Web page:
• Join over 1.2 million students every month
  • Accelerate your learning by 29%
  • Unlimited access from just £6.99 per month

Show through the movement of verse Brutus' thought process at 2.1 lines 10 - 34.

Extracts from this document...

Introduction

Show through the movement of verse Brutus' thought process at 2.1 lines 10 - 34 By Daniel Weston The scene begins with Brutus pacing back and forth in his garden. He asks his servant to bring him a light and mutters to himself that Caesar will have to die. He knows with certainty that Caesar will be crowned king; what he questions is whether or not Caesar will be corrupted by his power. Although he admits that he has never seen Caesar swayed by power in the past, he believes that it would be impossible for Caesar to reach such heights without eventually coming to scorn those lower in status In Act 2 Scene 1, we see Brutus practicing for this speech in the form of a soliloquy. ...read more.

Middle

"I know no personal cause to spurn at him, But for the general." Brutus makes good use of alliteration on his speech to build on his points. If Caesar does turn his back on Rome and become an oppressive leader, then he might also turn his back on those who helped him achieve power. "It is the bright day that brings forth the adder... we put a sting in him". Brutus ponders over the issue that, while he is friends with Caesar and he knows deep down he is capable of being a fair and just leader, he just can't take the risk that he could turn on his friends. "But when he once attains the upmost round, He then unto the ladder turns his back". ...read more.

Conclusion

Brutus reads the letter, which accuses him of sleeping while Rome is threatened: "Brutus, thou sleep'st. Awake, and see thyself" (II.i.46). Brutus interprets the letter as a protest against Caesar: "Thus must I piece it out: / Shall Rome stand under one man's awe?" (II.i.51-52). Believing the people of Rome are telling him their desires through this single letter, he resolves to take the letter's challenge to "speak, strike, redress" (II.i.47). A knock comes at the door. Brutus's servant announces Cassius and a group of men-the conspirators. They include Casca, Decius, Cinna, Metellus, and Trebonius. In conclusion, I don't think Caesar was an innately evil man. He just thought he knew what the best interests of Rome were and getting rid of Caesar was a way to secure Rome from the threat Brutus thought Caesar posed. This could be described as Brutus doing what he thought was best for the republic. ...read more.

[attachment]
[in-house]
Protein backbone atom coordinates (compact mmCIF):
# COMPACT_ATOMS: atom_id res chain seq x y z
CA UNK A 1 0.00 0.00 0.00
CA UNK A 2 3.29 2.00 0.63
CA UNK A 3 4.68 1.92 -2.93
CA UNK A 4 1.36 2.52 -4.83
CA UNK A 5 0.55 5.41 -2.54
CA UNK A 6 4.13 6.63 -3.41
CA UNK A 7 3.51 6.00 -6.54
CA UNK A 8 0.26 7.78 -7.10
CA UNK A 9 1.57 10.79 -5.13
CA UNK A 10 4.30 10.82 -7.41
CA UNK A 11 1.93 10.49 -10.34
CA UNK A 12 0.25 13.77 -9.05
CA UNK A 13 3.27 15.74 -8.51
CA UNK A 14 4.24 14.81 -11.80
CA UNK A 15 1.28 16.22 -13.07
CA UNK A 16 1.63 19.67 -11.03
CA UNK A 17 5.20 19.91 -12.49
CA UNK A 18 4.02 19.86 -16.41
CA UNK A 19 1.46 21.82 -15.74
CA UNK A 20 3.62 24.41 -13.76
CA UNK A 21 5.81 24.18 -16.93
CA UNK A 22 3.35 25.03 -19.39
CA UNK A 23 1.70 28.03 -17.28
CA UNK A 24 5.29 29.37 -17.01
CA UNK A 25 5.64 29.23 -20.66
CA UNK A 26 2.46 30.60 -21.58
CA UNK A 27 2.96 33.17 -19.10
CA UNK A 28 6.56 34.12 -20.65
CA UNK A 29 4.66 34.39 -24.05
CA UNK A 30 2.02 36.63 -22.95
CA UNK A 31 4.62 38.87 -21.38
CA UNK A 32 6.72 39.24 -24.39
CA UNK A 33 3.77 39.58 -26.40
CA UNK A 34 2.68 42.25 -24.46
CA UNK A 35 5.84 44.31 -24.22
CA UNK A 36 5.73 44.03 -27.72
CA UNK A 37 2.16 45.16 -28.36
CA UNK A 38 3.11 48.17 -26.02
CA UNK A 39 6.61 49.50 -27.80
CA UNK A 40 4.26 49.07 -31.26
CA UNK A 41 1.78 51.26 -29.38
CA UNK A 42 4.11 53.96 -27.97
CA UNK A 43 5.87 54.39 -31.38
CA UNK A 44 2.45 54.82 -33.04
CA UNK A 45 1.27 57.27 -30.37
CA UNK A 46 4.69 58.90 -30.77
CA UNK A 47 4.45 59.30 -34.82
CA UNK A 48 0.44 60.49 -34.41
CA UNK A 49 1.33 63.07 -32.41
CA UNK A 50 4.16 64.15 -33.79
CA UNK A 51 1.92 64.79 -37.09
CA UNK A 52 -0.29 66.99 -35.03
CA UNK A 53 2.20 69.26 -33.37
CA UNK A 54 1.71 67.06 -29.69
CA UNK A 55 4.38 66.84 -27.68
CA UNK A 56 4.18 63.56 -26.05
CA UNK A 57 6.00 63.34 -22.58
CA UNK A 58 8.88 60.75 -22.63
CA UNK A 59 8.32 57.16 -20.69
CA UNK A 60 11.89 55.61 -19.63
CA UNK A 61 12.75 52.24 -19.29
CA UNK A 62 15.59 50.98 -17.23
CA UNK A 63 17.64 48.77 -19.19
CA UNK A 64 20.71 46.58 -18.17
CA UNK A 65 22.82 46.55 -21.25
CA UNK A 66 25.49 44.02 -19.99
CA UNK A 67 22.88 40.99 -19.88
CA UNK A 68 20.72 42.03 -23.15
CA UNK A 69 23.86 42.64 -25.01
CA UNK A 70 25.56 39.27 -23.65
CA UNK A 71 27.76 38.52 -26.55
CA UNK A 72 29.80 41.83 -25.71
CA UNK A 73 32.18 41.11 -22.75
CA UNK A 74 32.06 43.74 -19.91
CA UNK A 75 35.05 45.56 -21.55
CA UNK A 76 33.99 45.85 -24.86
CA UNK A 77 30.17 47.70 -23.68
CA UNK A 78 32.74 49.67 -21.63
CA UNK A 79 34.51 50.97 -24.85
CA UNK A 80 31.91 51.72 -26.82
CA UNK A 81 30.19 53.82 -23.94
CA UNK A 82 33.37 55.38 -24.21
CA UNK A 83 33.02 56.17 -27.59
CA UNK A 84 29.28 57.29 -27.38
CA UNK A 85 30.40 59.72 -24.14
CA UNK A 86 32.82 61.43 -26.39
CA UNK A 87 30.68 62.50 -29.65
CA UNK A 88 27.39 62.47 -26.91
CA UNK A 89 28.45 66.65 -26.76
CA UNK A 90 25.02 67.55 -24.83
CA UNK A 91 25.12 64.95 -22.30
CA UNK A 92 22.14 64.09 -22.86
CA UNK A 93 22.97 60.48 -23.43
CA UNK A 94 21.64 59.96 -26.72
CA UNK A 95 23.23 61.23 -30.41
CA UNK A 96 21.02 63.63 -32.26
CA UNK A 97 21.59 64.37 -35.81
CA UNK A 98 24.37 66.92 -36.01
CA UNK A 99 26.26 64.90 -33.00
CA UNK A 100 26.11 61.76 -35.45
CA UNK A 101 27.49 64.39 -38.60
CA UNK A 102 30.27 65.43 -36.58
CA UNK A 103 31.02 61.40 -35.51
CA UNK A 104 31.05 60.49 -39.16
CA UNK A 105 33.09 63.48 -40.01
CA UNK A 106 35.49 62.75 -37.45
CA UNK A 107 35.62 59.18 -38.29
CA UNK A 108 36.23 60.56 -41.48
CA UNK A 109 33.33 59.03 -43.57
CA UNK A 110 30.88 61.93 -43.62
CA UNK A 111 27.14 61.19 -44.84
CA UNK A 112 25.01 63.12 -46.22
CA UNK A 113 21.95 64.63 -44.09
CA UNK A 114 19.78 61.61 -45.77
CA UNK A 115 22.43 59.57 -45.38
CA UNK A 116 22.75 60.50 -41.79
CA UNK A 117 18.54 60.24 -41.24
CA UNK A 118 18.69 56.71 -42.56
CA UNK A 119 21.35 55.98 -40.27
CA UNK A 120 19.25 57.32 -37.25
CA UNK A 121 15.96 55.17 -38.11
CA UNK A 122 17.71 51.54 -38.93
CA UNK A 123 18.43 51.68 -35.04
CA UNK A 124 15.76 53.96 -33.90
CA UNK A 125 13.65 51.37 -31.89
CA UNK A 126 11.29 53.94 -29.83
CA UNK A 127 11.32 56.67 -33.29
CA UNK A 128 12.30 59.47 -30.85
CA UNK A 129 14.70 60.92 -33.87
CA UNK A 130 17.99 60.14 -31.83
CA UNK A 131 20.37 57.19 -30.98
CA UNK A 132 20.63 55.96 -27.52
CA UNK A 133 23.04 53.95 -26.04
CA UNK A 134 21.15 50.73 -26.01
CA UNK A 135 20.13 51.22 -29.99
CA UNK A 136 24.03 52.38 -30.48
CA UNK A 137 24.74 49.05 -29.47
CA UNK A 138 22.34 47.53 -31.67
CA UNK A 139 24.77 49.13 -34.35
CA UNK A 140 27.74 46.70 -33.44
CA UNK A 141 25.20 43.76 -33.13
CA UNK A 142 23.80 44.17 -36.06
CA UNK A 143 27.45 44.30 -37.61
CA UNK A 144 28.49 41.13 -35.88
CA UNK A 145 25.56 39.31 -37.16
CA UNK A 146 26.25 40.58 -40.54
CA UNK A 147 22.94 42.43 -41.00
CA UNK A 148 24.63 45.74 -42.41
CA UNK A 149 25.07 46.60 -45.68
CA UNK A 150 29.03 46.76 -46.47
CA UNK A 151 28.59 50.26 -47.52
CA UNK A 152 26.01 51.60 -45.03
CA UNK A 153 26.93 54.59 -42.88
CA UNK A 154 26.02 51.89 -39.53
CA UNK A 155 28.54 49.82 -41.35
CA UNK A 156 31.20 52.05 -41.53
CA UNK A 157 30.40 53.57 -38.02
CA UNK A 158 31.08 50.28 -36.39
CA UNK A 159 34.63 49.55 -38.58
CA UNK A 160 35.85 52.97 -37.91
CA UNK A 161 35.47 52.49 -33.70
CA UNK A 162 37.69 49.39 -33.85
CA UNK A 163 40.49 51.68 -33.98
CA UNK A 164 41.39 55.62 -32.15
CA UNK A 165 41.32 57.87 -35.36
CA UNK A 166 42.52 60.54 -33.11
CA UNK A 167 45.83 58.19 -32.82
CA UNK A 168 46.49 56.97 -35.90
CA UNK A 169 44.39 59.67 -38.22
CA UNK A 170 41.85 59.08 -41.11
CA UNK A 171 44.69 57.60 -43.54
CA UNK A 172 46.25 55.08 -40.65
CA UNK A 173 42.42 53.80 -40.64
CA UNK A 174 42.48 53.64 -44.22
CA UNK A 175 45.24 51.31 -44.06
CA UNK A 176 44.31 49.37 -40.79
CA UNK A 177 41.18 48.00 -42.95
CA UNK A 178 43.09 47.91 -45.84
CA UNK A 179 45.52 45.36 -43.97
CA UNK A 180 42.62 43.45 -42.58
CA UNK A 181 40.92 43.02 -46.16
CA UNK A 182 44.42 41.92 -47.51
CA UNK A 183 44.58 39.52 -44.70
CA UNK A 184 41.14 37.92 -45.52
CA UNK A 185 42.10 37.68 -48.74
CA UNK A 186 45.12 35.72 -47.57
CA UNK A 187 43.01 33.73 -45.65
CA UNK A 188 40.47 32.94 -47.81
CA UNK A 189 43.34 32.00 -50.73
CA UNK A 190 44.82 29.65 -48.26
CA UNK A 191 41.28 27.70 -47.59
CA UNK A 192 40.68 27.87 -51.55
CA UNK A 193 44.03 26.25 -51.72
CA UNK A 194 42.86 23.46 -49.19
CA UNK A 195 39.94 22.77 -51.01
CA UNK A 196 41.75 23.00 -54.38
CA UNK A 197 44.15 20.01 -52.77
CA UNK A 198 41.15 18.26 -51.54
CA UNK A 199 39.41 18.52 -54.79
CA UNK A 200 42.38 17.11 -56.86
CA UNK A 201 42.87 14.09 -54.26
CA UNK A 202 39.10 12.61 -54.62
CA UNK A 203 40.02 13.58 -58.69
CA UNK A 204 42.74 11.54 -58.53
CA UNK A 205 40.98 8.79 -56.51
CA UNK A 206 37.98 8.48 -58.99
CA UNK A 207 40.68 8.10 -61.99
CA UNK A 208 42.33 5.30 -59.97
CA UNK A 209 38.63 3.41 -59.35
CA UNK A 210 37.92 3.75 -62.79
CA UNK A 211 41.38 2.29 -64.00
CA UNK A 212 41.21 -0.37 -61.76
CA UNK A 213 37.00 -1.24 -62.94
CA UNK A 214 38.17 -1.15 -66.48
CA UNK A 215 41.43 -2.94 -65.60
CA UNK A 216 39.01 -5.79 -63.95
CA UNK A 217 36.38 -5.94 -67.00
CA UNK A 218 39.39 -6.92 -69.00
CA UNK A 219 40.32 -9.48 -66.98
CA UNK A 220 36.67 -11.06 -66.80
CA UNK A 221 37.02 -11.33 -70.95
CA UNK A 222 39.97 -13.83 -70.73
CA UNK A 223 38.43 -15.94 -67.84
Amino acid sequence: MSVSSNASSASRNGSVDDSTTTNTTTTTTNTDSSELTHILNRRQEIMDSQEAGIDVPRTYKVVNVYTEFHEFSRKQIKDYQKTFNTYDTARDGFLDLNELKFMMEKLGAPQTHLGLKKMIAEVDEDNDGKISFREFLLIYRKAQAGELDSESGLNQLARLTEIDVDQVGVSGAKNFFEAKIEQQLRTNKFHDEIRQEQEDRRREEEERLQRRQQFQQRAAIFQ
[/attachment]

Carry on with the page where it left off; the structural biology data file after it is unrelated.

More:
The above preview is unformatted text

This student written piece of work is one of many that can be found in our GCSE Julius Caesar section.

Found what you're looking for?

  • Start learning 29% faster today
  • 150,000+ documents available
  • Just £6.99 a month

Not the one? Search for your essay title...
  • Join over 1.2 million students every month
  • Accelerate your learning by 29%
  • Unlimited access from just £6.99 per month

See related essaysSee related essays

Related GCSE Julius Caesar essays

  1. Refer to Act 1 Scene 2, Act 2 Scene 1 and Act 4 Scene ...

    We know that Brutus is honourable and courageous however he isn't very perceptive as it took him a long time to realise the intention of Cassius. Brutus accuses Cassius of corruption and bribery. He says that Cassius only promotes his soldiers to higher ranks if they give him money: "Let

  2. The Events in Brutus’s tent (act 4 scenes 2 and 3)

    The poet's meddling is a good comic relief and releases more uptightness. But this also shows that Brutus is quite impolite as he dismisses the poet for trying to help him. Just as the audience is feeling relaxed and happy again, Brutus confides in Cassius about Portia's death making the

  1. Consider the Two night scenes (1.3, 2.1) in terms of their dramatic effectiveness: their ...

    They were believed to be symbolic or mirrors of disorder in the country. As stated, Casca directly relates events in the sky to the "Gods", who are likely to send "destruction." He believes that the supernatural happenings are "portentous", that they can predict the future from them.

  2. Using Particularly Act 3 Scene 1, Act 3 Scene 2, and Act 4 Scene ...

    trying to make, questioning him - so Antony's tricks may not have worked! "Our reasons are so full of good regard" Brutus does not properly answer Antony's question on why they killed Caesar, and yet Antony replies: " That's all I seek," showing that he lets it pass, as he

  • Over 160,000 pieces
    of student written work
  • Annotated by
    experienced teachers
  • Ideas and feedback to
    improve your own work